Flood shuts down Ottawa courthouse

A flood brought an abrupt halt to proceedings at the Ottawa courthouse on Elgin Street Tuesday morning, forcing the building to be evacuated and shut down for the day.

The courthouse was closed at 10:30 a.m. after a water main broke just outside the Laurier Street entrance to the building, causing water to pour in.

“Repairs are underway and it’s anticipated that the courthouse will re-open tomorrow,” said Rick Haga, executive director of the County of Carleton Law Association.

Cases including a police sergeant’s high-profile sex assault trial were postponed due to the burst pipe. Ottawa Police Sgt. Steven Desjourdy’s sexual assault trial had been scheduled to continue today.

When service workers shut off the water main it shut off the water to the courthouse and city hall.

The lack of running water for toilets and other necessities created a health and safety issue, which prompted officials to close the building.

“We were about to recommence a jury trial and it turns out there’s been a pipe that broke in the criminal vault downstairs where they keep the exhibits and things and it was filling up with water,” says James Foord of Foord Davies LLP and president of the Defense Counsel Association of Ottawa. “I guess whenever they have that type of situation the water will keep flowing until it fills the room which could include the cell block.”

Foord says everyone in custody awaiting bail hearings or sentencing had their matters adjourned until Wednesday morning.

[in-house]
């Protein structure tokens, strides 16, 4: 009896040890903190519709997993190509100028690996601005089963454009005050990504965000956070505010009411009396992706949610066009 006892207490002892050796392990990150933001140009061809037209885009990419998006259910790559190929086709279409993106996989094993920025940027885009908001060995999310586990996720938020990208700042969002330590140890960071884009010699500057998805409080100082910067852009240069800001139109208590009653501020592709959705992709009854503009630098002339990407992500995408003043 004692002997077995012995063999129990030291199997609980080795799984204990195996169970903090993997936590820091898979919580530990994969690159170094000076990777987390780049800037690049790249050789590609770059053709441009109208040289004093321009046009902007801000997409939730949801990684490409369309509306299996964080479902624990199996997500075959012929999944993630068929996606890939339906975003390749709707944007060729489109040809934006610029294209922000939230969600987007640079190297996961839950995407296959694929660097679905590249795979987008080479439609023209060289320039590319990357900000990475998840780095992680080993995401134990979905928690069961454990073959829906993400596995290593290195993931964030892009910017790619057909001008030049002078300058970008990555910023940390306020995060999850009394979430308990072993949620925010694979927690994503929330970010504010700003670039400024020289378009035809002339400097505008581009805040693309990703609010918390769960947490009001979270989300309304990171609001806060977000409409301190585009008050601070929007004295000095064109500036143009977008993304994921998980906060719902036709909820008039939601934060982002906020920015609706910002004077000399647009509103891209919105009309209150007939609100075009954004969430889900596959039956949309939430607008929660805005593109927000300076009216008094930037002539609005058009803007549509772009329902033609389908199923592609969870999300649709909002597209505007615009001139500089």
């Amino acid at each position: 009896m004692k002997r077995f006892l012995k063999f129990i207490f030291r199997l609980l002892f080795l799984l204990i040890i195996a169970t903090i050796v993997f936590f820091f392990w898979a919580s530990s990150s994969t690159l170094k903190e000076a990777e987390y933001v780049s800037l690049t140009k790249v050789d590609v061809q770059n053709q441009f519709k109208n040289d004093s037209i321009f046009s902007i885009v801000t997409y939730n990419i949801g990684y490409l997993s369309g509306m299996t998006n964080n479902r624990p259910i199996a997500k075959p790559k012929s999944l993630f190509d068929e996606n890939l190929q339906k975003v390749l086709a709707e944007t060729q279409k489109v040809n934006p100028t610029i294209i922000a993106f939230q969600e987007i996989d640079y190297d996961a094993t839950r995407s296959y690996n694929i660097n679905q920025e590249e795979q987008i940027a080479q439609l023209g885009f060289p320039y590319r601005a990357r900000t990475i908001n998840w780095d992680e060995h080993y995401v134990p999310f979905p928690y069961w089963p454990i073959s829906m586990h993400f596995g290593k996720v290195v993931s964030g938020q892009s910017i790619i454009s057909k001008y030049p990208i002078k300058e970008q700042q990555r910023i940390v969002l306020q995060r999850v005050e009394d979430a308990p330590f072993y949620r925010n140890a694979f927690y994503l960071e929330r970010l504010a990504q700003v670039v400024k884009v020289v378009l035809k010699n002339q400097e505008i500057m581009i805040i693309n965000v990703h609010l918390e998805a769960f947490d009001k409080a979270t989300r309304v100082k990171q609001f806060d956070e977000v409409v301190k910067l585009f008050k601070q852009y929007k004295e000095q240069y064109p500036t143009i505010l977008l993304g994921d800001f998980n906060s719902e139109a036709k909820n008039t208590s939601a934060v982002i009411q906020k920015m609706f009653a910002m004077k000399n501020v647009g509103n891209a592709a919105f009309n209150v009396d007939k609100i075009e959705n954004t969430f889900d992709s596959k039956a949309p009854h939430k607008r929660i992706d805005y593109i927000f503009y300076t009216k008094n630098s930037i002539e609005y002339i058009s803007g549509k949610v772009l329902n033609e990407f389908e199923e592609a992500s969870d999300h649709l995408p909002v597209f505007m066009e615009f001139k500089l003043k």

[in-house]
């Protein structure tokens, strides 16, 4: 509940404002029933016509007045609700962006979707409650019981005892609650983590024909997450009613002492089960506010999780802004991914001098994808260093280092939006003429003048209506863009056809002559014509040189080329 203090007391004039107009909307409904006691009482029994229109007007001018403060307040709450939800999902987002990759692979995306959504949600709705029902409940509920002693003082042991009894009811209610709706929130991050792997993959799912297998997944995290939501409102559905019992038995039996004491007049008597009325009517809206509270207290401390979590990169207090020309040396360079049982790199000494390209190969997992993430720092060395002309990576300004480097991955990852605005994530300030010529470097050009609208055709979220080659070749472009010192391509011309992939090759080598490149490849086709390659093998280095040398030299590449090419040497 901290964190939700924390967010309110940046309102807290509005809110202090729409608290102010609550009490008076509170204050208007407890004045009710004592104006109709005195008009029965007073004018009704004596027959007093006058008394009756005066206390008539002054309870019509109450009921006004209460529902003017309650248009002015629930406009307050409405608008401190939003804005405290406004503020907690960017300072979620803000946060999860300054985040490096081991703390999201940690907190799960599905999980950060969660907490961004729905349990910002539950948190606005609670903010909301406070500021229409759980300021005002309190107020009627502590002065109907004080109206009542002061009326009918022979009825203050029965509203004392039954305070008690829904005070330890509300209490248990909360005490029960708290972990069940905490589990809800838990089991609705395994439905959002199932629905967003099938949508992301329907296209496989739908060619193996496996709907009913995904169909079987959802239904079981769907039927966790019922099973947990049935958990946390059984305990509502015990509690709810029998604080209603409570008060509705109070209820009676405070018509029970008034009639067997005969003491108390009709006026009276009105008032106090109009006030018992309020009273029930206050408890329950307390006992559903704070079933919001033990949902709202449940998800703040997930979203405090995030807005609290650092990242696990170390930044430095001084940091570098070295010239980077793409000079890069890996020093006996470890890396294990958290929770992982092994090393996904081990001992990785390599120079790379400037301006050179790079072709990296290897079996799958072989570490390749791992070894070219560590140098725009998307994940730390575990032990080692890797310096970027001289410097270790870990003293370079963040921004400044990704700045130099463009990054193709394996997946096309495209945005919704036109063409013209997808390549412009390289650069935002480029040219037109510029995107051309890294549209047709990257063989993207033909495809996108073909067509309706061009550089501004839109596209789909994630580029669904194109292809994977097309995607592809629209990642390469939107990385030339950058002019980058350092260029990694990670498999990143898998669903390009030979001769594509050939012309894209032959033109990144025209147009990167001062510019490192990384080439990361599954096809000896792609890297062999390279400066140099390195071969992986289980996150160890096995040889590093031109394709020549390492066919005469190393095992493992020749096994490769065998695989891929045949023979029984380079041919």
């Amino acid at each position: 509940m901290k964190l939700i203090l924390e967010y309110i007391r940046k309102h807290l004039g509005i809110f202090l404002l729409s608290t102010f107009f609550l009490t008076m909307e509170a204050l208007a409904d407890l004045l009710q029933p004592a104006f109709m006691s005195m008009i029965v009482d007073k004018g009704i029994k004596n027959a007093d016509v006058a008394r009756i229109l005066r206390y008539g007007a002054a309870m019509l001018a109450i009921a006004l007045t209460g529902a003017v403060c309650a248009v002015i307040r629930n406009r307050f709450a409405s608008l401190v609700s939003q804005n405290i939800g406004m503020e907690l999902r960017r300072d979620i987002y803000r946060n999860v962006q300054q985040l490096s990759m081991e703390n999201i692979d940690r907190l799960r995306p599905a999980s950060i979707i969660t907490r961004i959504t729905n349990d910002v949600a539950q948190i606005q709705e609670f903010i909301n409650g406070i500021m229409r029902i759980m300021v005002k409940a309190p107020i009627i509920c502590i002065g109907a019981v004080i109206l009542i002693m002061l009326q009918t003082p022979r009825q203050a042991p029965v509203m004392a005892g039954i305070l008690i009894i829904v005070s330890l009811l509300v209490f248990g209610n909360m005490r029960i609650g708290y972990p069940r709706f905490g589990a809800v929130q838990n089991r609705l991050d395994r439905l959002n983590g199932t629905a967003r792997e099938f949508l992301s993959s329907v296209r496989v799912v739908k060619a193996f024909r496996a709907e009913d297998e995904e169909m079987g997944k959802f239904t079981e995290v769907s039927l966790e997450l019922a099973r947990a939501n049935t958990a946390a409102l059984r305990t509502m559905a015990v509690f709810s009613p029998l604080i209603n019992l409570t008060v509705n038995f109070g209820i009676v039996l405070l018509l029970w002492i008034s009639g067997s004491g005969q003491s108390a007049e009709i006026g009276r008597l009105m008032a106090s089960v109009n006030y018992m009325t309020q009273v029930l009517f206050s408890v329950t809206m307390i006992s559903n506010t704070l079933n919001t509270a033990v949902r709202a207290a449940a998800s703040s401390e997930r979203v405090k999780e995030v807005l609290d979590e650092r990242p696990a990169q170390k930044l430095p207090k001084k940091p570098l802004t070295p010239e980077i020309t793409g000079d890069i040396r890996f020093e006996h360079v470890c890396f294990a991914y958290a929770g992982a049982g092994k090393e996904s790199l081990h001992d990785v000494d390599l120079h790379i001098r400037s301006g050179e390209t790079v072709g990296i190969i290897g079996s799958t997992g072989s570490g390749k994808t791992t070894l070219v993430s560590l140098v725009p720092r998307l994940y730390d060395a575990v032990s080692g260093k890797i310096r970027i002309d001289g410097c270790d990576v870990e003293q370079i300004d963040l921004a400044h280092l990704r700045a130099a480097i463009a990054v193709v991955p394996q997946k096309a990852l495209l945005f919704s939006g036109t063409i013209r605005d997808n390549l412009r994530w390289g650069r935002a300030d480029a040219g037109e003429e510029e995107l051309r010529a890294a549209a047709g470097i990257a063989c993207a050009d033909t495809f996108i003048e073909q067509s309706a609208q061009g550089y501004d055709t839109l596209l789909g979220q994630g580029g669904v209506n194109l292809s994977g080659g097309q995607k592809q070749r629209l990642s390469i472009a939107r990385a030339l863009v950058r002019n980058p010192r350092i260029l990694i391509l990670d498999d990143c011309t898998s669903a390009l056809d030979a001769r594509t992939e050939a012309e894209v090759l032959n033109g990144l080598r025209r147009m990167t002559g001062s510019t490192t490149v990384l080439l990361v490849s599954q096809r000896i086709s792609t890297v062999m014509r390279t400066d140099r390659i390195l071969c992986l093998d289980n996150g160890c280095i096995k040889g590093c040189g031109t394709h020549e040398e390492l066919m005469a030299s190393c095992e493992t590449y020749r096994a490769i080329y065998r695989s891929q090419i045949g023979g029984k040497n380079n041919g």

It is the second flood this year at the courthouse. Earlier this spring a water system on the roof broke and leaked into the judges’ chambers and courtrooms.

“The Superior Court judges actually lost a lot of chambers and a couple of courtrooms and the pre-trial areas were water damaged and not able to be used,” says Foord. “It’s a bit of an infrastructure disaster.”

Free newsletter

The Canadian Legal Newswire is a FREE weekly newsletter that keeps you up to date on news and analysis about the Canadian legal scene. A separate InHouse Edition is delivered every two weeks, providing targeted news and information of interest to in-house counsel.

Please complete the form below to receive the weekly Canadian Legal Newswire and/or the Canadian Inhouse Legal Newswire.

Recent articles & video

Quebec taking harsh line on cannabis edibles

Will the conversation catalyzed by the Law Society of Ontario mean the end of articling?

Copyright law: set for an overhaul?

Corporate Counsel Survey 2019 closes on Monday, Aug 26

When Legal Aid is a political prop, Access to justice suffers

The subsidiary entity exposure conundrum

Most Read Articles

Immigration lawyers skeptical about consultant regulation

Canadian Judicial Council seeks leave to SCC in Girouard case

Becoming a techno-lawyer can you set you apart

B.C. animal law ruling means death for dangerous dogs